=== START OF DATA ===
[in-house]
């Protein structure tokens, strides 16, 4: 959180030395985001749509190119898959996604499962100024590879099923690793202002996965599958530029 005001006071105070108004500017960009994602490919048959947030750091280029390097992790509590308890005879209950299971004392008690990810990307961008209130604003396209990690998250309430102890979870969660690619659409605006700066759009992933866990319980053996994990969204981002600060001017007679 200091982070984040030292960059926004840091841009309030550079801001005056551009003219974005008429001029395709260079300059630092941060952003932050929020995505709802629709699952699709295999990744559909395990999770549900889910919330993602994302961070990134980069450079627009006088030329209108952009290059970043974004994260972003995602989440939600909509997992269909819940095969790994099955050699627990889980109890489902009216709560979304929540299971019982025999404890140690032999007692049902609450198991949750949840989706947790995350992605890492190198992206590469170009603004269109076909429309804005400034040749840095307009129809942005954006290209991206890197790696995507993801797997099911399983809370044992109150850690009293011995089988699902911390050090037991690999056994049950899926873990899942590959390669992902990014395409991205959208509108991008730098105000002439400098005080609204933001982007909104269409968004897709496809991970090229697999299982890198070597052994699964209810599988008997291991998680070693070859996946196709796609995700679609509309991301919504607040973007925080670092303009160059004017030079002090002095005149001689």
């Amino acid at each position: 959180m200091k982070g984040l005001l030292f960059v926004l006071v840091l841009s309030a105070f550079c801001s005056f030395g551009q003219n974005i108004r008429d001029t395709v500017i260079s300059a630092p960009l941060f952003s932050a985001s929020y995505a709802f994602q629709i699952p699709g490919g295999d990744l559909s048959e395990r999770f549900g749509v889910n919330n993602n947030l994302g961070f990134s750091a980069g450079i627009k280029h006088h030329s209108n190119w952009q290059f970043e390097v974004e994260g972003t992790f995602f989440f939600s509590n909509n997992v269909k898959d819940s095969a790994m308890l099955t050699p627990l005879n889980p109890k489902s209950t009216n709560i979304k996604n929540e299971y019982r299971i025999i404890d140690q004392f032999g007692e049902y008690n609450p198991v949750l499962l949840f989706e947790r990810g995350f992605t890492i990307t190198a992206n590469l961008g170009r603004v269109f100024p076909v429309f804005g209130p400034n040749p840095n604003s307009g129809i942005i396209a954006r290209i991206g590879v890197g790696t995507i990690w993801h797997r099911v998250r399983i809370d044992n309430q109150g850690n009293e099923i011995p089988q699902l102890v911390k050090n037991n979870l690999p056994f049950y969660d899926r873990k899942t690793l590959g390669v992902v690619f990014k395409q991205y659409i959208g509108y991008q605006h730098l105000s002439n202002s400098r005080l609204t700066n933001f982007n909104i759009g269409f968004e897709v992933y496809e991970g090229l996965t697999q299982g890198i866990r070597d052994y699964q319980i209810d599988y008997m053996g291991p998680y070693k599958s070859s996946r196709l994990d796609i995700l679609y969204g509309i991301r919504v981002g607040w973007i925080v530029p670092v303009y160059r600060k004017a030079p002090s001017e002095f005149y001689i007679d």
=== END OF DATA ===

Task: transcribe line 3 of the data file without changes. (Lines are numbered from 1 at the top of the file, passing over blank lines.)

């Amino acid at each position: 959180m200091k982070g984040l005001l030292f960059v926004l006071v840091l841009s309030a105070f550079c801001s005056f030395g551009q003219n974005i108004r008429d001029t395709v500017i260079s300059a630092p960009l941060f952003s932050a985001s929020y995505a709802f994602q629709i699952p699709g490919g295999d990744l559909s048959e395990r999770f549900g749509v889910n919330n993602n947030l994302g961070f990134s750091a980069g450079i627009k280029h006088h030329s209108n190119w952009q290059f970043e390097v974004e994260g972003t992790f995602f989440f939600s509590n909509n997992v269909k898959d819940s095969a790994m308890l099955t050699p627990l005879n889980p109890k489902s209950t009216n709560i979304k996604n929540e299971y019982r299971i025999i404890d140690q004392f032999g007692e049902y008690n609450p198991v949750l499962l949840f989706e947790r990810g995350f992605t890492i990307t190198a992206n590469l961008g170009r603004v269109f100024p076909v429309f804005g209130p400034n040749p840095n604003s307009g129809i942005i396209a954006r290209i991206g590879v890197g790696t995507i990690w993801h797997r099911v998250r399983i809370d044992n309430q109150g850690n009293e099923i011995p089988q699902l102890v911390k050090n037991n979870l690999p056994f049950y969660d899926r873990k899942t690793l590959g390669v992902v690619f990014k395409q991205y659409i959208g509108y991008q605006h730098l105000s002439n202002s400098r005080l609204t700066n933001f982007n909104i759009g269409f968004e897709v992933y496809e991970g090229l996965t697999q299982g890198i866990r070597d052994y699964q319980i209810d599988y008997m053996g291991p998680y070693k599958s070859s996946r196709l994990d796609i995700l679609y969204g509309i991301r919504v981002g607040w973007i925080v530029p670092v303009y160059r600060k004017a030079p002090s001017e002095f005149y001689i007679d």